41Study DesignsIn a cohort study, researchers follow a large group of individuals over time and measure many aspects of their healthIn a case-control study, pairs of individuals are matched so that they share as many characteristics as possible- SNP differences are then associated with the presence or absence of the disorder41
42Study DesignsThe “affected sibling pair” strategy scans genomes of siblings for SNPs shared by those with the condition, but not by those who don’t have itHomozygosity mapping is performed on families that are consaguineous ( inbreed)- The children in this case are more likely to inherit two copies of the mutation42
44Limitations of Genome-Wide Association Studies 1) They include so many data points and so are prone to error2) They reveal associations between two types of information, not causes3) Bias can be introduced in the way the patient population is selected4) Their accuracy is affected by complicating factors, such as phenocopy and epistasis5) They may miss extremely rare SNPs44
46Body WeightBody weight is a multifactorial trait that reflects energy balanceAbout 30% of all adults in the US are obese, and another 35% are overweightScientific studies use a measurement called body mass index (BMI)= weight (kg)/height2 (m2)46
48BMI AnimationPlease note that due to differing operating systems, some animations will not appear until the presentation is viewed in Presentation Mode (Slide Show view). You may see blank slides in the “Normal” or “Slide Sorter” views. All animations will appear after viewing in Presentation Mode and playing each animation. Most animations will require the latest version of the Flash Player, which is available atFigure 2.3
49Body WeightStudies on adopted individuals and twins indicate a heritability of 75% for obesityLifestyle, including diet and exercise, are environmental components impacting weightGenes influence hunger and metabolism49
50Multiple AllelesAn individual carries two alleles for each autosomal geneHowever, a gene can have multiple alleles because its sequence can deviate in many waysDifferent allele combinations can produce variations in the phenotype- PKU gene has hundreds of alleles resulting in four basic phenotypes- CF gene has over 1500 alleles50
51Incomplete DominanceThe heterozygous phenotype is between those of the two homozygotesExample: Familial hypercholesterolemia (FH)- A heterozygote has approximately half the normal number of receptors in the liver for LDL cholesterol- A homozygous for the mutant allele totally lacks the receptor, and so their serum cholesterol level is very high51
53Blood problems1900 Karl Landsteiner’s Observations lead to the ABO blood typing due to antigen-antibody reactions
54Agglutinins Aggutinogens (antibodies) (anti-antibodies)A may be A/A or A/O B AB may be B/B or B/O A BAB is A/B none AB (universal donar)O is O/O A, B none( universal donar)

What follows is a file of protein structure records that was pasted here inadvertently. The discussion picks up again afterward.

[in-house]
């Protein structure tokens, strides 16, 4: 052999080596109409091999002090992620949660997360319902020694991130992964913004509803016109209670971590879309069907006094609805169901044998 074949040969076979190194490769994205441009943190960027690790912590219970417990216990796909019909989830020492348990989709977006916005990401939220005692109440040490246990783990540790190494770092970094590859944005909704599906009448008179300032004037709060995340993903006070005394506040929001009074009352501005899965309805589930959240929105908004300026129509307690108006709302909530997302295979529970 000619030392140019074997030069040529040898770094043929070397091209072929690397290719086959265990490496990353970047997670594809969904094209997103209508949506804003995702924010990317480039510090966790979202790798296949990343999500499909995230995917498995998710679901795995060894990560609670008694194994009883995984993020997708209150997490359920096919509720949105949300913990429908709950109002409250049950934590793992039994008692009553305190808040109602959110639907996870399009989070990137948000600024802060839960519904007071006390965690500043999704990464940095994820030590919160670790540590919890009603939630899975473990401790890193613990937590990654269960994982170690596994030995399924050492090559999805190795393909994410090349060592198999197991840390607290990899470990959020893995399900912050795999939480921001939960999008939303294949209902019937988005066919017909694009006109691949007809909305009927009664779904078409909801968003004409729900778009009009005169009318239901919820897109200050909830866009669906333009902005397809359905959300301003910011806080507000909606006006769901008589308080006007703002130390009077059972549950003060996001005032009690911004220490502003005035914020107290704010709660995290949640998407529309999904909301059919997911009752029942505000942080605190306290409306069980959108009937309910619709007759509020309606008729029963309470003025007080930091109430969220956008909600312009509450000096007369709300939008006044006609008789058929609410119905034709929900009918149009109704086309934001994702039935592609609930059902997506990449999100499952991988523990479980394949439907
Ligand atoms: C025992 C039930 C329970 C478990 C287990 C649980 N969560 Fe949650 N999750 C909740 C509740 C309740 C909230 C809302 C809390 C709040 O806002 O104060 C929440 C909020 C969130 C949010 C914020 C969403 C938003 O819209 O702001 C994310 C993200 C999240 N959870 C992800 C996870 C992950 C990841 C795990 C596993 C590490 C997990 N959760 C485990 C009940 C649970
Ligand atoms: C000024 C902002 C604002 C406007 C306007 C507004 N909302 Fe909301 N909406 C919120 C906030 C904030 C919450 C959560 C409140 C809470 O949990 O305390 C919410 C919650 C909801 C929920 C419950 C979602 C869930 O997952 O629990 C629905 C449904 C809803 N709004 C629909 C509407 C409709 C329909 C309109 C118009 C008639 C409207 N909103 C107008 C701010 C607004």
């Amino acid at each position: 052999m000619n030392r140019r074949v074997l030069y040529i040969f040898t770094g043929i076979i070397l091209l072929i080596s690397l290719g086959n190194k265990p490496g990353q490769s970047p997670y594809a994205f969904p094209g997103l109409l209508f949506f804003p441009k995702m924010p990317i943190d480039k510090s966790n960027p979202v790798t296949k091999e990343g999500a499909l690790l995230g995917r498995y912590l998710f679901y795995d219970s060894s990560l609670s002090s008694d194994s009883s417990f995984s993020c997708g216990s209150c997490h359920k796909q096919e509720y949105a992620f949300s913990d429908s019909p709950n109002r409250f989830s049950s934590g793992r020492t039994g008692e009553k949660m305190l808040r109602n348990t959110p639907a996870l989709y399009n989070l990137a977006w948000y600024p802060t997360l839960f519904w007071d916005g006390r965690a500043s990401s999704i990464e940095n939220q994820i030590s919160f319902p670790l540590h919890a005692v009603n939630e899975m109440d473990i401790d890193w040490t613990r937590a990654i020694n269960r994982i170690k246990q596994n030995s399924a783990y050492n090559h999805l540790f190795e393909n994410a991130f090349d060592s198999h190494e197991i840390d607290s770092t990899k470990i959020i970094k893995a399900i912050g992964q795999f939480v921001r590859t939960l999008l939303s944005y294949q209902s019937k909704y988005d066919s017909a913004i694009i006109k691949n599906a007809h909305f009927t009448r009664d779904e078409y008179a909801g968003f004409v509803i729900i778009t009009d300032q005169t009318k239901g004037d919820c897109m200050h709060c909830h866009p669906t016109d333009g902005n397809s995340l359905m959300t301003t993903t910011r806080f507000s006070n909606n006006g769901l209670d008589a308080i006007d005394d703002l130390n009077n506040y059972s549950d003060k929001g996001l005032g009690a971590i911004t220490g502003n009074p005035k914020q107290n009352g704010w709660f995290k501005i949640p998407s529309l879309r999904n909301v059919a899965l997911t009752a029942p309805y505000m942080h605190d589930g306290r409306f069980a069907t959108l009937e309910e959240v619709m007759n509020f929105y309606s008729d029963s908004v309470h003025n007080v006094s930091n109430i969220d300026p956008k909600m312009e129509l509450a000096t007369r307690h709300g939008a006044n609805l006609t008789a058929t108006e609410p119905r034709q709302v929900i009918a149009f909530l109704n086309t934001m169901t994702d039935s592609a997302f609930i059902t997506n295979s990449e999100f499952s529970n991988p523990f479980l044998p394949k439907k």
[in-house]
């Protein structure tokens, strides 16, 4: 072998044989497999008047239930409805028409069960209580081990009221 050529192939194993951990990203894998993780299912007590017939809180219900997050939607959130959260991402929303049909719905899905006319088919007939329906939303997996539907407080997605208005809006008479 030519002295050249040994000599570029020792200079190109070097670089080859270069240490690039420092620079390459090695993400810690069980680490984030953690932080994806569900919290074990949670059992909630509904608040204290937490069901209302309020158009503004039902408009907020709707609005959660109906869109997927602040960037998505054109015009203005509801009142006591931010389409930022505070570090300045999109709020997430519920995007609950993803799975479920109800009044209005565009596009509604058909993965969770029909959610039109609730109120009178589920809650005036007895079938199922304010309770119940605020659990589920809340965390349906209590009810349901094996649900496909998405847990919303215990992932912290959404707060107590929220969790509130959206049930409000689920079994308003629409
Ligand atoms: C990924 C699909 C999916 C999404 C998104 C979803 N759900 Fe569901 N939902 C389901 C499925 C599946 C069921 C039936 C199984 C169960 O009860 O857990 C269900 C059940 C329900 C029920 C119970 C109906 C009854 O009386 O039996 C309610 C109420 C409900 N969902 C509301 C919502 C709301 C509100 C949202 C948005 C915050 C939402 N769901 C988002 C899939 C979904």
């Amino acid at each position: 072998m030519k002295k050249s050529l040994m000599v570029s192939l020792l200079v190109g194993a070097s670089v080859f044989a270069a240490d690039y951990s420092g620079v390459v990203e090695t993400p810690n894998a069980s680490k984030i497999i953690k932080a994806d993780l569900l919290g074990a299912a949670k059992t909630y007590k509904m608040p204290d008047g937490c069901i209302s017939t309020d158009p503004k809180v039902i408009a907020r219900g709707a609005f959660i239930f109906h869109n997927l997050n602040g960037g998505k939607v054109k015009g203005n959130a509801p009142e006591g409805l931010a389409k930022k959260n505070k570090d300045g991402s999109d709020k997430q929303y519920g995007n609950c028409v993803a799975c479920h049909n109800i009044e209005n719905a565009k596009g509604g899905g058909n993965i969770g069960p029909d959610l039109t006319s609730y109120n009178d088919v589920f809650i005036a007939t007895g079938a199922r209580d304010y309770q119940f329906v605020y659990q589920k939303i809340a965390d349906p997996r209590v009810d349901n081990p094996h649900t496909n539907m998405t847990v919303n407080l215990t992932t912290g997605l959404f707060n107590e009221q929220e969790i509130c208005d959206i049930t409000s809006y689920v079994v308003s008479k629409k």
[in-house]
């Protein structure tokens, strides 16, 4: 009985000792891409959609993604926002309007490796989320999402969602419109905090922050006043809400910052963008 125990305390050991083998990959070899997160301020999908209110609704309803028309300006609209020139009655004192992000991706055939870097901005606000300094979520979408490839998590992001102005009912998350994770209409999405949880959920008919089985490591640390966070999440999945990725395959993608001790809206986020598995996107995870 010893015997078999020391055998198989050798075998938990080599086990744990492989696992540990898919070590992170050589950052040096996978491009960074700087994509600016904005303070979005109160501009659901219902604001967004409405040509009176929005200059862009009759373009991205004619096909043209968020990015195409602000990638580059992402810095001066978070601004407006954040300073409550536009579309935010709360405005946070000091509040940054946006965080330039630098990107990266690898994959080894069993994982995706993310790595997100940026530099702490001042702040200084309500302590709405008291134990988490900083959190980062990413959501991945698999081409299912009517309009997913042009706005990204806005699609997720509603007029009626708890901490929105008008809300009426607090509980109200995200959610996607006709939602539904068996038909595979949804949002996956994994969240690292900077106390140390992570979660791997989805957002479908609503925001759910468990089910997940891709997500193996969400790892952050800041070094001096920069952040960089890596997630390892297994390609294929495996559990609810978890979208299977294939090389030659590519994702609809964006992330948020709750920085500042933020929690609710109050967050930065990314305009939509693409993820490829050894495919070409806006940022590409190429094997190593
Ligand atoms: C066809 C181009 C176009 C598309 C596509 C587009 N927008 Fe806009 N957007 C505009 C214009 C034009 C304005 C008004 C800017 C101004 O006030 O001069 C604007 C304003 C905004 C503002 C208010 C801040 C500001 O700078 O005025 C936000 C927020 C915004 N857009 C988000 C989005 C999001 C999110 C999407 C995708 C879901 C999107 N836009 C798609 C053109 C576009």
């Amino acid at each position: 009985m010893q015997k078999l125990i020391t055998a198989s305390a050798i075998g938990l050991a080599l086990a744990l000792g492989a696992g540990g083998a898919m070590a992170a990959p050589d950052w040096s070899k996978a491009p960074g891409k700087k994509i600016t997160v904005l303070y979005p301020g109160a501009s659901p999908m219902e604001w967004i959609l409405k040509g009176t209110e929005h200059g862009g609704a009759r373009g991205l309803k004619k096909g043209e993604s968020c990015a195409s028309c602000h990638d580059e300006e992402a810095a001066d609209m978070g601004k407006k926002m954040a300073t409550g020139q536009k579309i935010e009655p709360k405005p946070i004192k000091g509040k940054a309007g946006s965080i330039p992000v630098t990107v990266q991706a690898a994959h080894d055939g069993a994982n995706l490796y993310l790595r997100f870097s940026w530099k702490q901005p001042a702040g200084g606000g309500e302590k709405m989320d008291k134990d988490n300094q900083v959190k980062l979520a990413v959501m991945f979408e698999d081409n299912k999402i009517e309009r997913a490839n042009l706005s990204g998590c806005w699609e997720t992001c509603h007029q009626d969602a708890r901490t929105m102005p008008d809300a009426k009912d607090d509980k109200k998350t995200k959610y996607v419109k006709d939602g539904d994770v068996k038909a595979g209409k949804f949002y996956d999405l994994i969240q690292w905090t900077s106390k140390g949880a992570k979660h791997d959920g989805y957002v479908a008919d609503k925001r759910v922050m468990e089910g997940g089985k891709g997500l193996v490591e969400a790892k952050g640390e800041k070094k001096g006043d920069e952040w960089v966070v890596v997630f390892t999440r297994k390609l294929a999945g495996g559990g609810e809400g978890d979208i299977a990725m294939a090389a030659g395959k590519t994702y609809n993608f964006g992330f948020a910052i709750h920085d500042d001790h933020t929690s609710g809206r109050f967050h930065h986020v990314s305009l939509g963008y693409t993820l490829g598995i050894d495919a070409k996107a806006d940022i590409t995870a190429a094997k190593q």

55CodominanceThe heterozygous phenotype results from the expression of both allelesThe ABO gene encodes a cell surface protein- IA allele produces A antigen- IB allele produces B antigen- i (IO) allele does not produce antigensAlleles IA and IB are codominant, and both are completely dominant to i55
57Offspring from Parents with Blood Type A and Blood Type B Figure 5.4Figure 5.4
58Bombay phenotype.In a very unusual situation provided information concerning the genetic basis of H substance.A woman in Bombay displayed a unique genetic history that was inconsistent with her blood type. In need of a transfusion, she was found to lack both the A and B antigens and was thus typed as O.However, it was shown that one of her parents was type AB, and she had donated a B allele to two of offsprings…thus, she was genetically type B, but functionally type O.The Bombay woman was shown to be homozygous for a rare recessive mutation, h which prevented her from synthesizing the complete H substance…thus was functionally type OPeople with this condition are thus to distinguished as having Bombay phenotype.
59EpistasisThe phenomenon where one gene affects the expression of a second geneExample: Bombay phenotype- The H gene is epistatic to the I gene- H protein places a molecule at the cell surface to which the A or B antigens are attached- hh genotype = no H protein- Without H protein the A or B antigens can not be attached to the surface of the RBC- All hh genotypes have the phenotype of type O, although the ABO blood group can be anything (A, B, AB, or O)59
60MN blood groups Genotype to Phenotype Individuals who inherit two N alleles have blood group N.Individuals who are homozygous for the M allele have blood group M.Heterozygous individuals produce both proteins and have blood group MN.
61Rh Antigen:In 1939 Levine and Stetson, and in 1940 Landsteiner and Weiner made observations which laid the foundations of our knowledge about the remaining major blood group - the Rhesus system. Once reliable tests for Rhesus grouping had been established, transfusion reactions became rare
62Rh AntigensAnother set of antigens that was discovered by about 1940 Can cause the disorder erythroblastosis fetalis also referred to as hemolytic disease of newborns, it is a form of anemia.This condition occurs if an Rh- positive fetus whose mother is Rh-negative and whose father is Rh-positive, contributing that allele to the fetus.
63Blood typesConsequently, we each belong to one of 8 different blood groups Within the ABO system people can be one of four types - 0, A, B or AB, whilst in the Rh system they can be either Rh positive or Rh85% population is Rh positive15% population is Rh negative
64PROBLEM:A man is suing his wife for divorce on the grounds of infidelity. Their first child and second child, whom they both claim, are blood groups O and AB, respectively. The third child, whom the man disclaims, is blood type B.Can this information be used to support the man’s case?Another test was made in the M-N blood group system. The third child was group M, the man was group N.
65Rabbit coat colorIn rabbits the ordinary ( wild type) color is called agouti ( banded hairs with gray at base then yellow then black tip)Albino lack pigmentThen there is chinchilla ( black gray color) and himalayan ( white with black extremities)
67S antigens and Sectetors Closely related to MN antigensS = SS or SsS = ssEx MS/Ns x NS/NSF1 ½ MS/NS ½ Ns/NSSecretors release antigens in body secretions ex eyes, noses ect.78% population are secretorsSecretor: HH or HhNon secretor: hhSecretors